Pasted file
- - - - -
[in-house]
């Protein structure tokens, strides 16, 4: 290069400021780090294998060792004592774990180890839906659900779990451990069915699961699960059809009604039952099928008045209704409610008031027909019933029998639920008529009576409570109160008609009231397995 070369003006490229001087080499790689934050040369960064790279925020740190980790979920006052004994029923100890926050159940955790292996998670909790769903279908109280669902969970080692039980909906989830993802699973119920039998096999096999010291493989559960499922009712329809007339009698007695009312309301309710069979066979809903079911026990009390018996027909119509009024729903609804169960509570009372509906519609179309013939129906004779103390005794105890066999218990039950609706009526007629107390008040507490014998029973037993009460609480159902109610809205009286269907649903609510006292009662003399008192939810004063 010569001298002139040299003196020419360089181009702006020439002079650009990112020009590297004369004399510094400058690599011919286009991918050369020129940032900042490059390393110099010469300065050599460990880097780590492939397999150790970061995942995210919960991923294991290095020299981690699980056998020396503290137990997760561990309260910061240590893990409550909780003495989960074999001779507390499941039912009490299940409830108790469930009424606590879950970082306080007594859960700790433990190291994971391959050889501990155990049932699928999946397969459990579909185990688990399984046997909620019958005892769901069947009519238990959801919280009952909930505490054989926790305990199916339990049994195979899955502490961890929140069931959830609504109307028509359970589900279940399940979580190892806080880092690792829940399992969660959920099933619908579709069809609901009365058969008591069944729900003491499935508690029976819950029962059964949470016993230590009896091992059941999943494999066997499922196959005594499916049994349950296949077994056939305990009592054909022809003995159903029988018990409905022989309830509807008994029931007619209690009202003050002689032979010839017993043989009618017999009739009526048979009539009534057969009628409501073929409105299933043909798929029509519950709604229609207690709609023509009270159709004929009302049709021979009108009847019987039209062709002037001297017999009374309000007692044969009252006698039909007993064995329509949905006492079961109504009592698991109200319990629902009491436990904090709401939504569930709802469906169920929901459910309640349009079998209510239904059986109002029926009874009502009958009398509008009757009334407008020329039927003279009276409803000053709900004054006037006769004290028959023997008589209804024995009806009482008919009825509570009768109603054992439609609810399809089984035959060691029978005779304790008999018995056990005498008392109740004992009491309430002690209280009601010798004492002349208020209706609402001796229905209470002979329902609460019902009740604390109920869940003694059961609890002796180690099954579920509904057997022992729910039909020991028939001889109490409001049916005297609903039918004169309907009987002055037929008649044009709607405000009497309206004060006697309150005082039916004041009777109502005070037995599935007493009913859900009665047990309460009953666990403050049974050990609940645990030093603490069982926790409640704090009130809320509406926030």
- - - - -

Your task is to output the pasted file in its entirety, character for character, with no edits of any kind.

[in-house]
């Protein structure tokens, strides 16, 4: 290069400021780090294998060792004592774990180890839906659900779990451990069915699961699960059809009604039952099928008045209704409610008031027909019933029998639920008529009576409570109160008609009231397995 070369003006490229001087080499790689934050040369960064790279925020740190980790979920006052004994029923100890926050159940955790292996998670909790769903279908109280669902969970080692039980909906989830993802699973119920039998096999096999010291493989559960499922009712329809007339009698007695009312309301309710069979066979809903079911026990009390018996027909119509009024729903609804169960509570009372509906519609179309013939129906004779103390005794105890066999218990039950609706009526007629107390008040507490014998029973037993009460609480159902109610809205009286269907649903609510006292009662003399008192939810004063 010569001298002139040299003196020419360089181009702006020439002079650009990112020009590297004369004399510094400058690599011919286009991918050369020129940032900042490059390393110099010469300065050599460990880097780590492939397999150790970061995942995210919960991923294991290095020299981690699980056998020396503290137990997760561990309260910061240590893990409550909780003495989960074999001779507390499941039912009490299940409830108790469930009424606590879950970082306080007594859960700790433990190291994971391959050889501990155990049932699928999946397969459990579909185990688990399984046997909620019958005892769901069947009519238990959801919280009952909930505490054989926790305990199916339990049994195979899955502490961890929140069931959830609504109307028509359970589900279940399940979580190892806080880092690792829940399992969660959920099933619908579709069809609901009365058969008591069944729900003491499935508690029976819950029962059964949470016993230590009896091992059941999943494999066997499922196959005594499916049994349950296949077994056939305990009592054909022809003995159903029988018990409905022989309830509807008994029931007619209690009202003050002689032979010839017993043989009618017999009739009526048979009539009534057969009628409501073929409105299933043909798929029509519950709604229609207690709609023509009270159709004929009302049709021979009108009847019987039209062709002037001297017999009374309000007692044969009252006698039909007993064995329509949905006492079961109504009592698991109200319990629902009491436990904090709401939504569930709802469906169920929901459910309640349009079998209510239904059986109002029926009874009502009958009398509008009757009334407008020329039927003279009276409803000053709900004054006037006769004290028959023997008589209804024995009806009482008919009825509570009768109603054992439609609810399809089984035959060691029978005779304790008999018995056990005498008392109740004992009491309430002690209280009601010798004492002349208020209706609402001796229905209470002979329902609460019902009740604390109920869940003694059961609890002796180690099954579920509904057997022992729910039909020991028939001889109490409001049916005297609903039918004169309907009987002055037929008649044009709607405000009497309206004060006697309150005082039916004041009777109502005070037995599935007493009913859900009665047990309460009953666990403050049974050990609940645990030093603490069982926790409640704090009130809320509406926030």